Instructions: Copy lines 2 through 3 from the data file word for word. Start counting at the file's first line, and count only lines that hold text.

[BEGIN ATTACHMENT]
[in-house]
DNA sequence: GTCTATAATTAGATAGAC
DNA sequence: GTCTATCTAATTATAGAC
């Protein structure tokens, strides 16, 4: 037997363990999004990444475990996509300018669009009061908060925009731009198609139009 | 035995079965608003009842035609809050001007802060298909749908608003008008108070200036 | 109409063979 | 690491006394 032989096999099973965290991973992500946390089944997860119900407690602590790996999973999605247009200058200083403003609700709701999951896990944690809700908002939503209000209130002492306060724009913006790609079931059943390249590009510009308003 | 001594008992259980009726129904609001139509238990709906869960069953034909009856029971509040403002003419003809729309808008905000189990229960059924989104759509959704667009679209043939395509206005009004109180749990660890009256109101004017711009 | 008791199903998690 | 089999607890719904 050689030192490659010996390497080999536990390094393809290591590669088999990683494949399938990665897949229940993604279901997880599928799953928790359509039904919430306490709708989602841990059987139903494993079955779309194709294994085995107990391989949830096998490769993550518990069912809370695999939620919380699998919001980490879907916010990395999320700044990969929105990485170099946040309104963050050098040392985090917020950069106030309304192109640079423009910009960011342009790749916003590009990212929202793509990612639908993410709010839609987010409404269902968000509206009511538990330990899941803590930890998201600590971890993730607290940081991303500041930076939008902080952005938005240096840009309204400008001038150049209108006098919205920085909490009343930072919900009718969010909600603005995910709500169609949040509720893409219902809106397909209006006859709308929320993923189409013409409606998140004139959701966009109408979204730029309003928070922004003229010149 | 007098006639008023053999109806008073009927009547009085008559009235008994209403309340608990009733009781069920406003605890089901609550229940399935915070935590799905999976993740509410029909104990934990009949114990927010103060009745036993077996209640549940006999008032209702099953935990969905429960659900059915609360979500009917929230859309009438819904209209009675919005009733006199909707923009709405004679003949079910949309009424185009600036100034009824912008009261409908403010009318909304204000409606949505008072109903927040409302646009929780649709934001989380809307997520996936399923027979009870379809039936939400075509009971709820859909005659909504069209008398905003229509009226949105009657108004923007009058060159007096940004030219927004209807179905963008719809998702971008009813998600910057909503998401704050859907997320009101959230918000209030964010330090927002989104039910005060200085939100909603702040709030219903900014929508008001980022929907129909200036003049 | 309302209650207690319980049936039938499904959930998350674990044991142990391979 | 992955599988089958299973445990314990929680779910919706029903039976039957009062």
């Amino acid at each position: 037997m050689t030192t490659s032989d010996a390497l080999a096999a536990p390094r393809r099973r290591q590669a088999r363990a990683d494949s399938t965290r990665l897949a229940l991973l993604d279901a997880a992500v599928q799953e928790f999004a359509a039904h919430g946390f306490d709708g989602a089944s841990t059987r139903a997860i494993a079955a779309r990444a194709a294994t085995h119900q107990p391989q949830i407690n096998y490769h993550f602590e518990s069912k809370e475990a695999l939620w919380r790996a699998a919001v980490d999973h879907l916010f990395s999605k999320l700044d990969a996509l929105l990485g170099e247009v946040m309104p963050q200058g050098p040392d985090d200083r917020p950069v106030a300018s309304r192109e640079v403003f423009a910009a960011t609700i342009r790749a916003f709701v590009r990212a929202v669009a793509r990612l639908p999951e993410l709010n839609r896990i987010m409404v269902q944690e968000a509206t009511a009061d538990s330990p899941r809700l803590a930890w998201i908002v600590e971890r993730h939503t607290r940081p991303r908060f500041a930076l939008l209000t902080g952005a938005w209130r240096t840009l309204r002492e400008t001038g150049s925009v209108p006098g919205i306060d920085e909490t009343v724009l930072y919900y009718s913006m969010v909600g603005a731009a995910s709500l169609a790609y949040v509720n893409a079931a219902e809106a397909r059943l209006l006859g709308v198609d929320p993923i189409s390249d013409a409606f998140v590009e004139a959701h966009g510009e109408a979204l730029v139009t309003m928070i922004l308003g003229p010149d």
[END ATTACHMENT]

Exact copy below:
DNA sequence: GTCTATAATTAGATAGAC
DNA sequence: GTCTATCTAATTATAGAC